Some may say, “Why is there a Kyle Beckerman right now occupying the No. 6 (defensive midfielder) role, when we have Jermaine Jones playing for Schalke or Michael (Bradley) in Verona and they’re really good players?”

Right now, what I tell (Beckerman) to do, he’s doing it 100 percent.
Nyen then analyzes that means. Beckerman has been a constant in Klinsmann's set up and he made clear why. Beckerman does exactly what Klinsmann wants--Beckerman is a good player who follows instructions. Beckerman knows what his job is and does it well.
This is not saying that Beckerman is the future at DM or that he will be playing in the 2014 World Cup–both probably shouldn’t be expected.

What Klinsmann is saying is, “You want to be the #6. See this guy ahead of you? You may be better than him, but he’s doing it the right way. Watch what he’s doing and if you can grasp it, you’ll get your shot.”

Beckerman is a known value, and that he executes exactly what Klinsmann asks. He isn’t going to be making 50 yard runs down field and running willy-nilly into the box for a header. He will be cautious, intercept passes, break up plays and be where he is supposed to be most of the time.
Therein lies the difference. Beckerman may not be the fastest players, the strongest player, the best passer, attacker or dribbler. I suspect that Beckerman may even be the first to tell you that. But, like Samwise Gamgee, Beckerman brings no special skills to the table other than an unwavering desire to make the team succeed, a willingness to do the dirty work and provide the unheralded support work that a defensive midfielder must do to enable his team to succeed. The fact that he does the job exactly the way Klinsmann wants the job done is the sign of a true professional and the reason why Beckerman keeps featuring for Klinsmann. Kyle Beckerman is steady, dependable and true---he is Samwise Gamgee.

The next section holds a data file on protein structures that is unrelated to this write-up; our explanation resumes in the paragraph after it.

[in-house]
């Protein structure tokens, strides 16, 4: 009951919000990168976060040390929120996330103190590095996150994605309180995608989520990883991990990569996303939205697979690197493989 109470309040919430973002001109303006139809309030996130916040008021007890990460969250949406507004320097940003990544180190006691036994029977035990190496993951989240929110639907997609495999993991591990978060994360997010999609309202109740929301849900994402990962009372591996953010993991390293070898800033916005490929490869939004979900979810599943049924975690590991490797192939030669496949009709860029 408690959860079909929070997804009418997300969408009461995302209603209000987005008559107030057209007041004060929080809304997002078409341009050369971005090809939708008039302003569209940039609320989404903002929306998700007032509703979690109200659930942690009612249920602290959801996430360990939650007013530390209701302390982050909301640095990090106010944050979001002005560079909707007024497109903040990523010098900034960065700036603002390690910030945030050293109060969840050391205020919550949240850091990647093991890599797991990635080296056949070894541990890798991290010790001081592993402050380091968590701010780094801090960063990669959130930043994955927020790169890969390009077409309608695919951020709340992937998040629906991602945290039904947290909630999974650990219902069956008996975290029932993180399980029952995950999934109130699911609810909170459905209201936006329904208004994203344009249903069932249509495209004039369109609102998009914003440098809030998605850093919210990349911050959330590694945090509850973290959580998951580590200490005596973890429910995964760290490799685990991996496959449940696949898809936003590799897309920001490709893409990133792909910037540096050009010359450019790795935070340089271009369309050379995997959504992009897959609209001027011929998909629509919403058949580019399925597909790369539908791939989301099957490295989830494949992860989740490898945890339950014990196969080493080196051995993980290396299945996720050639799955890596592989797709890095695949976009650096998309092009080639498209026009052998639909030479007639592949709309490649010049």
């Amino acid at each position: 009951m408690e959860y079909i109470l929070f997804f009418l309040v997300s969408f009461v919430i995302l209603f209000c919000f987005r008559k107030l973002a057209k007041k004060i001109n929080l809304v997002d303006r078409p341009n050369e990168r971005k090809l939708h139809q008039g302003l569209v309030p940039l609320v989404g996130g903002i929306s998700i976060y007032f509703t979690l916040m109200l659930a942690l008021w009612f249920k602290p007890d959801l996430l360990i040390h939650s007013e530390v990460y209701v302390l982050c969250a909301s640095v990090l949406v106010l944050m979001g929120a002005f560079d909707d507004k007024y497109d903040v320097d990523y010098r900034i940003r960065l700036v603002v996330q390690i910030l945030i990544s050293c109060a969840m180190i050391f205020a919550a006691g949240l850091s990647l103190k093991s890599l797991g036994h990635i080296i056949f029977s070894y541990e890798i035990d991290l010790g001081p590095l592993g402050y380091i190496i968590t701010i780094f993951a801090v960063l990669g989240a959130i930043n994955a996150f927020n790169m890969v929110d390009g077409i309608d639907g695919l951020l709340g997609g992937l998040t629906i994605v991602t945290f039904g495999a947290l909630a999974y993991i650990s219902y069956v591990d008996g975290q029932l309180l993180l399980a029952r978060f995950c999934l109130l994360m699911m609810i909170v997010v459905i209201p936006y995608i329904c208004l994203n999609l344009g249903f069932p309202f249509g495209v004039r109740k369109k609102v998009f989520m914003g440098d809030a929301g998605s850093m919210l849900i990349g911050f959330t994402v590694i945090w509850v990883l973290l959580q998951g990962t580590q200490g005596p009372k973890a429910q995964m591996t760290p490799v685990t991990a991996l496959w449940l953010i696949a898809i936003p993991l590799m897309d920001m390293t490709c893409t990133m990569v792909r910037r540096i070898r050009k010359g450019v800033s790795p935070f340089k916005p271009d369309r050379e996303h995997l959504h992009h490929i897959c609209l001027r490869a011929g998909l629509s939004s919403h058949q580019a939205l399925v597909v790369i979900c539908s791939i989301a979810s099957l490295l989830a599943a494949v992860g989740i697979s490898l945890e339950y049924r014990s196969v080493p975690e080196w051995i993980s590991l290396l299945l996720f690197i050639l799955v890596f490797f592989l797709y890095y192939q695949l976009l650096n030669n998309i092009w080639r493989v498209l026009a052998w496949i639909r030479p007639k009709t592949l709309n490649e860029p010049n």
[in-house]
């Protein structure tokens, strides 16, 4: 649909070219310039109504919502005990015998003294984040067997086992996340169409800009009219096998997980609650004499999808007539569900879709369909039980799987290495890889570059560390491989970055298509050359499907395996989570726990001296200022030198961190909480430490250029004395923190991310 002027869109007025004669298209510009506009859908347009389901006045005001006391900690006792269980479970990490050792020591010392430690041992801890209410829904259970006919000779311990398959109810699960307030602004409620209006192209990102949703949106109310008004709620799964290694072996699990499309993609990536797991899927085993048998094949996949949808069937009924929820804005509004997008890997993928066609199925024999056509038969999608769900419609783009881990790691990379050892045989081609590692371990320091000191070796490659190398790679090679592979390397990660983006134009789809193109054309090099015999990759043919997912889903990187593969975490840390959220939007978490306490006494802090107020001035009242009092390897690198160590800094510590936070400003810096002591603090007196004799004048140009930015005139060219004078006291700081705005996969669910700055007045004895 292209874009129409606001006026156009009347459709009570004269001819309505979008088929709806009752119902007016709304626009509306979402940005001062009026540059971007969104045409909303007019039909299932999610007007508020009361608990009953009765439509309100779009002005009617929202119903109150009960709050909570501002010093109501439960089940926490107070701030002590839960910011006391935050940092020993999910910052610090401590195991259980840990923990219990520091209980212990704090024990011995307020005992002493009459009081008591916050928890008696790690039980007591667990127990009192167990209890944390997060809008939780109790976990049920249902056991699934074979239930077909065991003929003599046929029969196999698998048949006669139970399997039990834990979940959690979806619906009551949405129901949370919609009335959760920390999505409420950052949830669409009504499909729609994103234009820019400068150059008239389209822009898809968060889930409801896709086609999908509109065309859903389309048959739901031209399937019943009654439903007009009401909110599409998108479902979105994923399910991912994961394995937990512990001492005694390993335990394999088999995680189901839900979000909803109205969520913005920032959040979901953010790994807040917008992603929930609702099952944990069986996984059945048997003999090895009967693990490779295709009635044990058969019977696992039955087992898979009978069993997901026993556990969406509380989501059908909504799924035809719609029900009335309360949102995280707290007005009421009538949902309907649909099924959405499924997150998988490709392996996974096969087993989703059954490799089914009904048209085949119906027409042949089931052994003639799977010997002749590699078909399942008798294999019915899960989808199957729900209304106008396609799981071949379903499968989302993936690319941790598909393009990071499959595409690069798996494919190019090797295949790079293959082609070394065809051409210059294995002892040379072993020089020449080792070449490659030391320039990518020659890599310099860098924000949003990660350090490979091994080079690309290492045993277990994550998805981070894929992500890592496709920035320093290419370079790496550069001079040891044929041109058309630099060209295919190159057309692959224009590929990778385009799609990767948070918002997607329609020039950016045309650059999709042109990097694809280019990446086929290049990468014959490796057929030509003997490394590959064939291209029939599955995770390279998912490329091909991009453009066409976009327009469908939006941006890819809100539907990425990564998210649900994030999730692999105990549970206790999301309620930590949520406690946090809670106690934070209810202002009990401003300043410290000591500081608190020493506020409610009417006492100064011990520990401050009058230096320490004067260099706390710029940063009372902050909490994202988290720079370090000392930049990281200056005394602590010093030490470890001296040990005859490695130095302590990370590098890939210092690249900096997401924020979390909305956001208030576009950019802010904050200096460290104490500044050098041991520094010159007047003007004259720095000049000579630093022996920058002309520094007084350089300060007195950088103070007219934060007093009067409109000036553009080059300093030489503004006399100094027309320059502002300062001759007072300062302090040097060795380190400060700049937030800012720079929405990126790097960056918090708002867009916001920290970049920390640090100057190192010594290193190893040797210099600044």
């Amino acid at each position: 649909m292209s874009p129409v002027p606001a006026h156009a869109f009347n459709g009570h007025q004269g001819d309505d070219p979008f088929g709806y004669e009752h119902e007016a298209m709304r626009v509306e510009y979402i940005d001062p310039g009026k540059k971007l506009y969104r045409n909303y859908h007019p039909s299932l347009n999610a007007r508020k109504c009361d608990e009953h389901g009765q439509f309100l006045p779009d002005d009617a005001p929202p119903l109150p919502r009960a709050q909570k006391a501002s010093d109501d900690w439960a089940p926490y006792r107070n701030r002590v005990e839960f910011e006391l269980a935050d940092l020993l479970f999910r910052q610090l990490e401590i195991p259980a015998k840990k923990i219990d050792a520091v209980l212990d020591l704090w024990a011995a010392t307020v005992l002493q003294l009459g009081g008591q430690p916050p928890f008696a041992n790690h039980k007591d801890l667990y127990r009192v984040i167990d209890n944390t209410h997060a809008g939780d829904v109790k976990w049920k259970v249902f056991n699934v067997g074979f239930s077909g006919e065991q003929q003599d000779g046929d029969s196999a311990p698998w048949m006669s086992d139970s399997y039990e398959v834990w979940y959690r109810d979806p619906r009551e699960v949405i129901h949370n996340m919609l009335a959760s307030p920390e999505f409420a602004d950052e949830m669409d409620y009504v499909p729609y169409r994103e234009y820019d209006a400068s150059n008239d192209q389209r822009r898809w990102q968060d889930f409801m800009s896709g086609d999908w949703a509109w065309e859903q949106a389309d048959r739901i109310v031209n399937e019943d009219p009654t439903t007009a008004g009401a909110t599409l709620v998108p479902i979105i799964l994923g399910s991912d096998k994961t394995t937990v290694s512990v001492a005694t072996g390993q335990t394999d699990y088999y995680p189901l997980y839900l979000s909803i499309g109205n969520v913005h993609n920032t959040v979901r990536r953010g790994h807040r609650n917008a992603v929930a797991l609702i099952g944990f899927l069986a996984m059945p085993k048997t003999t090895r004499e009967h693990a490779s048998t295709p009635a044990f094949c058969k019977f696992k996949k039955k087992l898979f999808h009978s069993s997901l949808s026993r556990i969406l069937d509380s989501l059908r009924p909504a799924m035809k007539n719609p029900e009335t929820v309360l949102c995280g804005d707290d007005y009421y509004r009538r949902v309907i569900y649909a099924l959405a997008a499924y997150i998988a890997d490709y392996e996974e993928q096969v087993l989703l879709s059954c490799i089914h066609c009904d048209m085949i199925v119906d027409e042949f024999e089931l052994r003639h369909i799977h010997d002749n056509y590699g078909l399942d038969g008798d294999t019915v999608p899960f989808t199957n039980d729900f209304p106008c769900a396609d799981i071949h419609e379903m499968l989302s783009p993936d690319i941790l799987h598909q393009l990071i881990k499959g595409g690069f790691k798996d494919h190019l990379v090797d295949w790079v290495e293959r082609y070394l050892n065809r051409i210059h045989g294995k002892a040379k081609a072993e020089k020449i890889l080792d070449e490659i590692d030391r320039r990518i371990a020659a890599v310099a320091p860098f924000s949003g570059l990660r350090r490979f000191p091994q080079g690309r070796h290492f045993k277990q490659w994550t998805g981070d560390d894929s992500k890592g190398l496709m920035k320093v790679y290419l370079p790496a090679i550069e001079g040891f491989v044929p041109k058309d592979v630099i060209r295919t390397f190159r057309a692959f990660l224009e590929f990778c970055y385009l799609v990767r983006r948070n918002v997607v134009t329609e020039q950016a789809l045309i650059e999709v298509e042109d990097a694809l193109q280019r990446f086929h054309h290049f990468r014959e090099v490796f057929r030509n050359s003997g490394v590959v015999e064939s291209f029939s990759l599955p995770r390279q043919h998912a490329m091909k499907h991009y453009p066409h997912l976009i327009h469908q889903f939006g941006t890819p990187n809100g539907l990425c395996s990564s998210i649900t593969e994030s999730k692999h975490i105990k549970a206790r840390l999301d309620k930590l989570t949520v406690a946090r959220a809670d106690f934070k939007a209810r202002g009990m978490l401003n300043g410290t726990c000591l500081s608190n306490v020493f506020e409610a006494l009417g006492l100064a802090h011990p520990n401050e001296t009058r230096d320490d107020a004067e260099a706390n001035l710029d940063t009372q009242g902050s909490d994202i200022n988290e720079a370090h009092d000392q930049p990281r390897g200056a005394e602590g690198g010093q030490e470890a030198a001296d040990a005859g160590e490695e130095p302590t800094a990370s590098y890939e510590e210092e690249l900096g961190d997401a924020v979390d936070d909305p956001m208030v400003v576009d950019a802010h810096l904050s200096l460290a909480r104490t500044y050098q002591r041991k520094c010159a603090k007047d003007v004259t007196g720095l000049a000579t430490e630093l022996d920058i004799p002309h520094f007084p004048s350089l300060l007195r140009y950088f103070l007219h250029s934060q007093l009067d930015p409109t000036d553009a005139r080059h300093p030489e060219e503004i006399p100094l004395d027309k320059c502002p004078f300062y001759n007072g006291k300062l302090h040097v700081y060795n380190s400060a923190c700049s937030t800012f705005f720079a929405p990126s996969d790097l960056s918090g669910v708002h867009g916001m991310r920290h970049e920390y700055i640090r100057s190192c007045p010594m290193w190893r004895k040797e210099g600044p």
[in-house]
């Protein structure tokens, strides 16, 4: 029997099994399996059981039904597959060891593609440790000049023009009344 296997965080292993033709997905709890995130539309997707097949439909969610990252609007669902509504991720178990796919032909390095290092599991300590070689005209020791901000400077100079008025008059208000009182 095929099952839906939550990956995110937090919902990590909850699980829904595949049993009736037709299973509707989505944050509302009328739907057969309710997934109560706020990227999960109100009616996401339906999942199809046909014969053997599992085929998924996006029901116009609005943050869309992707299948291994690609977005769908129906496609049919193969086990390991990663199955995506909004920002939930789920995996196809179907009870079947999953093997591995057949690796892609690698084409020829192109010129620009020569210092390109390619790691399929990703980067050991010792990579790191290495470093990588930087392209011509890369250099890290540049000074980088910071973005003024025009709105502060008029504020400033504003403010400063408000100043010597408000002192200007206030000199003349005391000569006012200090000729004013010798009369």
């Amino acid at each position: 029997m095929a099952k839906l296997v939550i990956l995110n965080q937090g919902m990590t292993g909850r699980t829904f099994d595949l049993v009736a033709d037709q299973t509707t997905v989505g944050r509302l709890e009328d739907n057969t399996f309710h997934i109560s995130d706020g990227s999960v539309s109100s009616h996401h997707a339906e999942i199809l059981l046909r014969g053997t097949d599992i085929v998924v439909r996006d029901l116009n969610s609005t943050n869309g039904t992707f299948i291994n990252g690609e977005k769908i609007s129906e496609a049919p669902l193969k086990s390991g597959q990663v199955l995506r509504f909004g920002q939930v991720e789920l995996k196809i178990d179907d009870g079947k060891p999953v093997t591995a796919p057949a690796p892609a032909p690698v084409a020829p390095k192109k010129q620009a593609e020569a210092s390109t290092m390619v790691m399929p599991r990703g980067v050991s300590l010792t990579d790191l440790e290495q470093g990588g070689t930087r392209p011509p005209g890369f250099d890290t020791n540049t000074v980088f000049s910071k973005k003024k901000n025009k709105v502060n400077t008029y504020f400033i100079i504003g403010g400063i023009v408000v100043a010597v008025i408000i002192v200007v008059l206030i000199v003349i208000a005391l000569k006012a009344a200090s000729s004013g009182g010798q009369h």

Beckerman is doing the job and is a constant in the midfield which has allowed Klinsmann to shift players around in the midfield, whether that is a 3, 4 or 5 man midfield to find other combinations that work. Klinsmann can experiment elsewhere because he knows that his "Sam" will be steady, solidly performing Kyle Beckerman.

Beckerman is being held out as an example of what perhaps more skilled players like Michael Bradley or Jermaine Jones or Maurice Edu need to do. Follow directions, break up the play, slow down the counter and do the dirty work that is necessary of a defensive midfielder.

Soccer is an 11 player team sport. The Fellowship of the Ring was a team effort. Like the Fellowship, each player on the pitch has a role and not everyone can be the headline grabbing star. For a team to succeed greatly, it needs players to each play their role properly. Sometimes it needs a Samwise Gamgee to provide the quiet, unheralded support from which the team gets its strength.

Jurgen Klinsmann has found his Samwise Gamgee, a humble dreadlocked hobbit, in Kyle Beckerman.

1 comment:

  1. Just saw this from a link in -- great analogy on Lord of the Rings.

    And thanks for the compliment.

    The Shin Guardian